Insufficient and irregular work undercut protection strategies by placing day laborers in a troubling bind between the hazards of working—wage theft and injury—and the financial repercussions if they use their experience and knowledge to reject a job offer. This trade-off makes day laborers hesitant to confront their employers or seek assistance for unpaid wages when the time required interferes with their ability to land the next job.
Compounding precarity in contingent markets
Our results portray an aging generation of Latino immigrant day laborers with increasingly long tenure in the United States, which reflects demographic changes occurring across many U.S. localities. For this population, the value of experience in the United States is double-edged and may even compound disadvantage for those who remain in contingent work.
Although day laborers with longer tenure in the U.S. were better able to discern risky employment situations, day labor took a cumulative toll on their incomes, mental, physical and emotional, health, bodies, and dignity over time. They sensed an impending disposability as they aged, aware that their presence in the U.S. was tolerated as long as they were willing and able to work hard. One man wistfully told us, “When the time comes, when you’re older, you don’t work, you know?…The U.S. is no place for old men.”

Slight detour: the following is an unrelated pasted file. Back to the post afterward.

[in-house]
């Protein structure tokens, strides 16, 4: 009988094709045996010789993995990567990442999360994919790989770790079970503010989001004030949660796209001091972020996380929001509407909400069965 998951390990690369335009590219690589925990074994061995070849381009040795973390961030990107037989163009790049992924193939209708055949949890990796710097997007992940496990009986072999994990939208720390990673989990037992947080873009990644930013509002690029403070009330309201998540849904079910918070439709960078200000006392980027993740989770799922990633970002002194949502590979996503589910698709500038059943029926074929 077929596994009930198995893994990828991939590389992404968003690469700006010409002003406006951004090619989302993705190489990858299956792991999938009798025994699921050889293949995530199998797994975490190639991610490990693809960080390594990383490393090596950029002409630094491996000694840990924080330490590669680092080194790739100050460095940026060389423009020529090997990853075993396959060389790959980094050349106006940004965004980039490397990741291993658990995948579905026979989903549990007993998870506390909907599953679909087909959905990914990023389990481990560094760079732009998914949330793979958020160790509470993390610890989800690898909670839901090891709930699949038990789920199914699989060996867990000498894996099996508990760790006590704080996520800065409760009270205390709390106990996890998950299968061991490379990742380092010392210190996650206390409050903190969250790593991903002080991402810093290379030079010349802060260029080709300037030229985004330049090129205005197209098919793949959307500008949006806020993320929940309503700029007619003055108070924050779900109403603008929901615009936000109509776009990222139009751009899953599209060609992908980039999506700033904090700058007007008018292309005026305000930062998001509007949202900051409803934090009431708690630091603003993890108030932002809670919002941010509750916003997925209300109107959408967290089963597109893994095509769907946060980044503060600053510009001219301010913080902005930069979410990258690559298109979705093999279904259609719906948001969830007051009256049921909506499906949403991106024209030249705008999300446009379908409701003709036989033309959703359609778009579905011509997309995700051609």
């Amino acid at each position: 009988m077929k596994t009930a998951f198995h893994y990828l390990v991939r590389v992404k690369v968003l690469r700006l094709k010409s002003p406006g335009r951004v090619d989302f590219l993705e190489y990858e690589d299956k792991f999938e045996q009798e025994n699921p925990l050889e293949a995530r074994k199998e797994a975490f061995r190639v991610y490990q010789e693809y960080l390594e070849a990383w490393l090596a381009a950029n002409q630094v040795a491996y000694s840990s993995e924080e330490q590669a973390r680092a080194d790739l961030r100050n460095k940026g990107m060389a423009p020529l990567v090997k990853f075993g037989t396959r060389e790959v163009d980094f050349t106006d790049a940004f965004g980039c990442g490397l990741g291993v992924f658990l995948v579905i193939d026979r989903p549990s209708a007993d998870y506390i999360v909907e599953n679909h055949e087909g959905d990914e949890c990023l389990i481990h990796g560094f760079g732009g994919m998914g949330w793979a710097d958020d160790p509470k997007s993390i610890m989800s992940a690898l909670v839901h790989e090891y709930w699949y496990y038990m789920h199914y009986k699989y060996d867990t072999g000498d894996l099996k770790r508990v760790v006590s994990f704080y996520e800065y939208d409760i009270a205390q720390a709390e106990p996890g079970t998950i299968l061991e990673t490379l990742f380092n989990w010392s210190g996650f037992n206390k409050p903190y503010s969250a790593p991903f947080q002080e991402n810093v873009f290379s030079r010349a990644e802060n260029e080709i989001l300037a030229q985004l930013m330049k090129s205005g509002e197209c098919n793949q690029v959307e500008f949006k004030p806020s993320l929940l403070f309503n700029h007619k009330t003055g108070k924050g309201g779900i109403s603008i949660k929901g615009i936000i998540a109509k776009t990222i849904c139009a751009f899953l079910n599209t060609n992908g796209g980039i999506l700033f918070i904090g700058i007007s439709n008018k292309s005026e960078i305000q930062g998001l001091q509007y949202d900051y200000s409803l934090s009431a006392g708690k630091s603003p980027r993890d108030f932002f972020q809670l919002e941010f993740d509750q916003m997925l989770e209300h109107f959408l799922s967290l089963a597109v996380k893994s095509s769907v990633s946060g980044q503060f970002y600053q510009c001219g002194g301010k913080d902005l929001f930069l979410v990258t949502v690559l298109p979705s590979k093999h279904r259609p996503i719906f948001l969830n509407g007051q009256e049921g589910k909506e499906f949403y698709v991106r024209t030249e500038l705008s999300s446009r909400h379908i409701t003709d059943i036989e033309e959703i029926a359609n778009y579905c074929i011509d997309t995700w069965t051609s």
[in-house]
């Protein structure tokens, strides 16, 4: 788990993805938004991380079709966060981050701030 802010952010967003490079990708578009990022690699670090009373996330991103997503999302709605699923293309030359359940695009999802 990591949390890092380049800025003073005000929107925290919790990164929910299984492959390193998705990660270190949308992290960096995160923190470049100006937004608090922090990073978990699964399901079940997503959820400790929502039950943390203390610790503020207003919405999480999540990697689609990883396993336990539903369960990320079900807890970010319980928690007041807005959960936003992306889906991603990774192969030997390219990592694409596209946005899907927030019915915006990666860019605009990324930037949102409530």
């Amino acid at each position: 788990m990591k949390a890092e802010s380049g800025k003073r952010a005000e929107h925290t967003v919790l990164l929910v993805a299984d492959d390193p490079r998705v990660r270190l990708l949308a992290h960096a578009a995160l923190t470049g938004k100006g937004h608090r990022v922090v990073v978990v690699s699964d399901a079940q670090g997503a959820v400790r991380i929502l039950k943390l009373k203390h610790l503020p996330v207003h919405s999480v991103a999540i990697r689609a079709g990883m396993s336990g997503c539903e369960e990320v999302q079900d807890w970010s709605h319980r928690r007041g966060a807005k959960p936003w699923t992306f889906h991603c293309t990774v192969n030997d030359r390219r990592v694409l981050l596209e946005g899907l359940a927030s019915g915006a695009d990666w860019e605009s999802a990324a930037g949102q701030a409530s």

As the Latino immigrant population of the U.S. continues to age, scholars and practitioners should pay attention to the implications of vulnerability and socio-legal exclusion over the life-course. While we focus on day laborers, our findings may increasingly apply to other low-wage immigrant workers who remain excluded from opportunities to adjust their legal status and are relegated to industries characterized by insecure work, low pay, high rates of labor violations, and under-protection by labor laws.
Rebecca Galemba and Randall Kuhn. “No Place for Old Men: Wage Theft and Immigrant Duration among Day Laborers in Denver, Colorado” in International Migration Review 2021.
image: authors’ own image